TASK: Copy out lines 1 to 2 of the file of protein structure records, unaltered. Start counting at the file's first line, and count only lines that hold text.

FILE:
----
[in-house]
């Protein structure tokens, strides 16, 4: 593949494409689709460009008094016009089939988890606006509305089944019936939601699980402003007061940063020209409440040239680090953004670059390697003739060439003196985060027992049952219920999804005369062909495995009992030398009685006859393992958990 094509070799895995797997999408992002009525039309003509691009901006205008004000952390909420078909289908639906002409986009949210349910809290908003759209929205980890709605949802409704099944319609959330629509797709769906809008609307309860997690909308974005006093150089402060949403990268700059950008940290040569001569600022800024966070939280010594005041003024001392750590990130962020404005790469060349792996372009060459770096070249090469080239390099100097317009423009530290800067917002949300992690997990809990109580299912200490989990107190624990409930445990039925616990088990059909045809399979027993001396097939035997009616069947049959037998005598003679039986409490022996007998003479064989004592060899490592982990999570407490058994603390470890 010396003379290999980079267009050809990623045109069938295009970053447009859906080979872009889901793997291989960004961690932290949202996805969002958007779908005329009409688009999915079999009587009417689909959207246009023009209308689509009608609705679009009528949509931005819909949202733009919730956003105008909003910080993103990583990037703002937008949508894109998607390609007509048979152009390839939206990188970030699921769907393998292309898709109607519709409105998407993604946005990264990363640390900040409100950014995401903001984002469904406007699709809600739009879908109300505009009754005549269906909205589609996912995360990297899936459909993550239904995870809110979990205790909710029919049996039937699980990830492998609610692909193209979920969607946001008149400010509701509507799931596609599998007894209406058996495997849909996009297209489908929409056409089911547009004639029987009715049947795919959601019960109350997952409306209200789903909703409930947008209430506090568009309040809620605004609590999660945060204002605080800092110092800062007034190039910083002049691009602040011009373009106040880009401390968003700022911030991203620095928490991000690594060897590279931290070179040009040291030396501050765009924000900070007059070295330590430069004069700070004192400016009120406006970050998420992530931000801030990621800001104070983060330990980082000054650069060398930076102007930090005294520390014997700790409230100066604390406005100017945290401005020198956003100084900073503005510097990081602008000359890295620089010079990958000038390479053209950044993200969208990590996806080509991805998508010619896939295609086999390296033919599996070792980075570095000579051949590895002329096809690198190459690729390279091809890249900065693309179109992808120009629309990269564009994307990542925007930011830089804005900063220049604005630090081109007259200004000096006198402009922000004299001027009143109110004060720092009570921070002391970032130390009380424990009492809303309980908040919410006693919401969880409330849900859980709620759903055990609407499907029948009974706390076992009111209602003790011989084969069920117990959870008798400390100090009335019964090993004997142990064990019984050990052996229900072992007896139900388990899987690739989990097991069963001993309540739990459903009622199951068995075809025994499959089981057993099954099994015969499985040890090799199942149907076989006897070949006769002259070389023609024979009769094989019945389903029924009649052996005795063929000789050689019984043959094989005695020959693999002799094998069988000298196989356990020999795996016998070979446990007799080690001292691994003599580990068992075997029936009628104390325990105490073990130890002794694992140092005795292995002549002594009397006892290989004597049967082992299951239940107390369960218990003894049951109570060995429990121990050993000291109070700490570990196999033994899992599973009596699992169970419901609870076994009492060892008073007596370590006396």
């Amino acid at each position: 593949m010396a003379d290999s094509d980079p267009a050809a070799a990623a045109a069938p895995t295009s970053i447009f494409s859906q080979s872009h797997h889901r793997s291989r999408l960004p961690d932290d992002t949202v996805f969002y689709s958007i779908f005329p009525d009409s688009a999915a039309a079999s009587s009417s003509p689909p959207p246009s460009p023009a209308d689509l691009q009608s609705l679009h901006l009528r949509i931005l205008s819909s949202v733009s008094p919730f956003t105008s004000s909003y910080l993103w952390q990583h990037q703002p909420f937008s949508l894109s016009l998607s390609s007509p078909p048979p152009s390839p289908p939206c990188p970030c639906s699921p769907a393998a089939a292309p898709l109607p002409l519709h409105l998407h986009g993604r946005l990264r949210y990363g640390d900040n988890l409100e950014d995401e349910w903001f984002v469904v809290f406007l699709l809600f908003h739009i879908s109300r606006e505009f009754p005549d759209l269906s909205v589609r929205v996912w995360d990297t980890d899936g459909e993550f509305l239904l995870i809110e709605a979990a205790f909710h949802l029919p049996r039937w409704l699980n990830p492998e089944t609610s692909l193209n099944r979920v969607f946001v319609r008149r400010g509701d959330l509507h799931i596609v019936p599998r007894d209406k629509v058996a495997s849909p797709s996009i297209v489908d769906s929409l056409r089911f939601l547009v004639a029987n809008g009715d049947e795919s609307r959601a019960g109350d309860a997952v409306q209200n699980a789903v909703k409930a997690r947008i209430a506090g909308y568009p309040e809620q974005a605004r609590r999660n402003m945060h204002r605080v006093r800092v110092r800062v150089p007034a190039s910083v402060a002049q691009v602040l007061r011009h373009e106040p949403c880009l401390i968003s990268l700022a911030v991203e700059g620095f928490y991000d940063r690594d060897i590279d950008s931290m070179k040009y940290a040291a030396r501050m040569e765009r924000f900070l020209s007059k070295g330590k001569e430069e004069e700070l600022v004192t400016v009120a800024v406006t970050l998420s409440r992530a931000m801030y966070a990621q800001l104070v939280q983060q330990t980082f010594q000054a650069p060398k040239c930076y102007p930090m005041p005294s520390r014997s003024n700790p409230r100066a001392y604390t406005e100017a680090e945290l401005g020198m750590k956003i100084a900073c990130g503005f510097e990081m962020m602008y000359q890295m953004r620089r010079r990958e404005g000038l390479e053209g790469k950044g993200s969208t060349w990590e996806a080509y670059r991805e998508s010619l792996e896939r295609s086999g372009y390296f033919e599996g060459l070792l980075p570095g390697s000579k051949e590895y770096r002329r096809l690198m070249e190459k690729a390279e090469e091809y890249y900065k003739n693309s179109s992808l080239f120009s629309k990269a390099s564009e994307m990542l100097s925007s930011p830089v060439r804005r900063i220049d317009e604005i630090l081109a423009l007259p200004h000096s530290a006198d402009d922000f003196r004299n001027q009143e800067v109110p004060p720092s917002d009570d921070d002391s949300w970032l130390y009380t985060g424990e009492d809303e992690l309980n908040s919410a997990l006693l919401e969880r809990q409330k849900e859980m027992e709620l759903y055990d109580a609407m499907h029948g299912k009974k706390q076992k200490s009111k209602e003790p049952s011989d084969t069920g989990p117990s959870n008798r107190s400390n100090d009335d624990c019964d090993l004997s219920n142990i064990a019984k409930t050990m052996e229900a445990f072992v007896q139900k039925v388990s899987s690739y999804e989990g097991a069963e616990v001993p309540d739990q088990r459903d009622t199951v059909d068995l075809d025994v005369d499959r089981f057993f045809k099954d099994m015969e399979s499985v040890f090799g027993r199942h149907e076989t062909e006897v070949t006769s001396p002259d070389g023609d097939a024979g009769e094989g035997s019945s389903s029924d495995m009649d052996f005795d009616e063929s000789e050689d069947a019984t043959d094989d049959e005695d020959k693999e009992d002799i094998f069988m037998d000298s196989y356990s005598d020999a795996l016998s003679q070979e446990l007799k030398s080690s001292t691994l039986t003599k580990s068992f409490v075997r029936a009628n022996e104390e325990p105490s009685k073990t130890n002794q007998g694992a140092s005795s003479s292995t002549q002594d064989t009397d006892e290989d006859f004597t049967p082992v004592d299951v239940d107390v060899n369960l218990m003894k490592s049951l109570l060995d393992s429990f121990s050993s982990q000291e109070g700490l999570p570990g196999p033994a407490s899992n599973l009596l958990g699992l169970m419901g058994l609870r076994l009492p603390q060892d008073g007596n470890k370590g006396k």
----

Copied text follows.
[in-house]
């Protein structure tokens, strides 16, 4: 593949494409689709460009008094016009089939988890606006509305089944019936939601699980402003007061940063020209409440040239680090953004670059390697003739060439003196985060027992049952219920999804005369062909495995009992030398009685006859393992958990 094509070799895995797997999408992002009525039309003509691009901006205008004000952390909420078909289908639906002409986009949210349910809290908003759209929205980890709605949802409704099944319609959330629509797709769906809008609307309860997690909308974005006093150089402060949403990268700059950008940290040569001569600022800024966070939280010594005041003024001392750590990130962020404005790469060349792996372009060459770096070249090469080239390099100097317009423009530290800067917002949300992690997990809990109580299912200490989990107190624990409930445990039925616990088990059909045809399979027993001396097939035997009616069947049959037998005598003679039986409490022996007998003479064989004592060899490592982990999570407490058994603390470890 010396003379290999980079267009050809990623045109069938295009970053447009859906080979872009889901793997291989960004961690932290949202996805969002958007779908005329009409688009999915079999009587009417689909959207246009023009209308689509009608609705679009009528949509931005819909949202733009919730956003105008909003910080993103990583990037703002937008949508894109998607390609007509048979152009390839939206990188970030699921769907393998292309898709109607519709409105998407993604946005990264990363640390900040409100950014995401903001984002469904406007699709809600739009879908109300505009009754005549269906909205589609996912995360990297899936459909993550239904995870809110979990205790909710029919049996039937699980990830492998609610692909193209979920969607946001008149400010509701509507799931596609599998007894209406058996495997849909996009297209489908929409056409089911547009004639029987009715049947795919959601019960109350997952409306209200789903909703409930947008209430506090568009309040809620605004609590999660945060204002605080800092110092800062007034190039910083002049691009602040011009373009106040880009401390968003700022911030991203620095928490991000690594060897590279931290070179040009040291030396501050765009924000900070007059070295330590430069004069700070004192400016009120406006970050998420992530931000801030990621800001104070983060330990980082000054650069060398930076102007930090005294520390014997700790409230100066604390406005100017945290401005020198956003100084900073503005510097990081602008000359890295620089010079990958000038390479053209950044993200969208990590996806080509991805998508010619896939295609086999390296033919599996070792980075570095000579051949590895002329096809690198190459690729390279091809890249900065693309179109992808120009629309990269564009994307990542925007930011830089804005900063220049604005630090081109007259200004000096006198402009922000004299001027009143109110004060720092009570921070002391970032130390009380424990009492809303309980908040919410006693919401969880409330849900859980709620759903055990609407499907029948009974706390076992009111209602003790011989084969069920117990959870008798400390100090009335019964090993004997142990064990019984050990052996229900072992007896139900388990899987690739989990097991069963001993309540739990459903009622199951068995075809025994499959089981057993099954099994015969499985040890090799199942149907076989006897070949006769002259070389023609024979009769094989019945389903029924009649052996005795063929000789050689019984043959094989005695020959693999002799094998069988000298196989356990020999795996016998070979446990007799080690001292691994003599580990068992075997029936009628104390325990105490073990130890002794694992140092005795292995002549002594009397006892290989004597049967082992299951239940107390369960218990003894049951109570060995429990121990050993000291109070700490570990196999033994899992599973009596699992169970419901609870076994009492060892008073007596370590006396």